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WHAT'S THE DEAL WITH UREAPLASMA?


Were you ever sure you had a UTI, but your doctor tells you that all of your tests are normal? It's possible you had a ureaplasma infection.


Mycoplasma are the smallest living organisms of which 17 species are found in human respiratory and urogenital tracts. Mycoplasma hominis, mycoplasma genitalia, and ureaplasma urealyticum are the genital mycoplasma organisms that are generally regarded as opportunists, i.e. they don't bother most people but can cause problems with impaired immune systems, such as when you're sick and your regular defense mechanisms are down. Mycoplasma hominis and Mycoplasma genitalium have been associated with salpingitis (infection of the tubes) and pelvic inflammatory disease (PID), and both Mycoplasma hominis and ureaplasma can cause infections in pregnant women.


The controversy around ureaplasma is that it is often found in the urinary tracts of healthy adults, so the question is do they really cause disease? Although most people who have ureaplasma don't have any symptoms, ureaplasma can cause urethritis (infection of the urethra or tube through which urine passes). Typical symptoms of urethritis are pain with urination, a general burning sensation, or urethral discharge. Ureaplasma can be passed genital to genital or mouth to genital. Although urethritis due to in men is well-described, there isn't clear evidence that it can cause urethritis in women. Because of this, I have to admit that I am often faced with a dilemma as to whether to keep treating a woman for ureaplasma when she has urethritis symptoms such as urethral pain or burning with urination, and she hasn't improved with treatments that are known to get rid of ureaplasma. Are her symptoms really due to ureaplasma? Or has no one found the real cause of her symptoms, and ureaplasma is a convenient scapegoat since it's normally present in a lot of people anyway?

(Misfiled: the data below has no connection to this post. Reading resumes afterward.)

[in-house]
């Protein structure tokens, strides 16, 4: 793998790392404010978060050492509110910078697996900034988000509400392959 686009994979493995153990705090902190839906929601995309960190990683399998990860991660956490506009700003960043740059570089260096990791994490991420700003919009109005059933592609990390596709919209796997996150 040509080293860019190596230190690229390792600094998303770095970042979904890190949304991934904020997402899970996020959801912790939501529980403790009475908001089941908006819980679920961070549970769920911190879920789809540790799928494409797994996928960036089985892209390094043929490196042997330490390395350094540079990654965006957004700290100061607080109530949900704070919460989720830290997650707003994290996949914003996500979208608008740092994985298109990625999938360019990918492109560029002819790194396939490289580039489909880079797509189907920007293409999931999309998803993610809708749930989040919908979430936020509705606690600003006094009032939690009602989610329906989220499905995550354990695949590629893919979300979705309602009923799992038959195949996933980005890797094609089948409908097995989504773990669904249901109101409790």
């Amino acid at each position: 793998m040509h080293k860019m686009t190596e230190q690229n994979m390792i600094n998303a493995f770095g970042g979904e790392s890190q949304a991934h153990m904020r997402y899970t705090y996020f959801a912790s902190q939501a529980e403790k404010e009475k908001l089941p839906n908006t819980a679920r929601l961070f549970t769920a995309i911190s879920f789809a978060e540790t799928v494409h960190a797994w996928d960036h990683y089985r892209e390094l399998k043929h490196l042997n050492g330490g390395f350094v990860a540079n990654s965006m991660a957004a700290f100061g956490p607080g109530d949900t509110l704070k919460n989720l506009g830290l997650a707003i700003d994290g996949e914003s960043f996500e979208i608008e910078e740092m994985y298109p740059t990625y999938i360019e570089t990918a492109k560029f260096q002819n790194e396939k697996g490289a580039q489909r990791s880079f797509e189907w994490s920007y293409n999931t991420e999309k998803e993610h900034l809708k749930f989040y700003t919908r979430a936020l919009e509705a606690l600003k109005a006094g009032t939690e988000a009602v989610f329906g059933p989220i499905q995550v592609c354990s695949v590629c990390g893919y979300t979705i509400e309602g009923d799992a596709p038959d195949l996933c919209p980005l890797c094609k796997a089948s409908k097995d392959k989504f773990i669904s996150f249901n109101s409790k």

To add to the confusion, ureaplasma isn't routinely tested for because standard urine cultures don't detect ureaplasma. The most reliable way to make the diagnosis is swabbing the urethra (yep, when your urethra hurts already, your doctor is going to kick you when you're down by putting a little brush in there).


The bottom line is knowledge regarding ureaplasma and the urinary tract is incomplete. Personally if I can't find the reason for a woman's symptoms, I think it's reasonable to treat her for ureaplasma and see if she gets better (although keep in mind many antibiotics commonly used to treat UTIs, or urinary tract infections, will also treat ureaplasma). What I don't support is treating a woman for ureaplasma over and over without any improvement. You know what the definition of insanity is...



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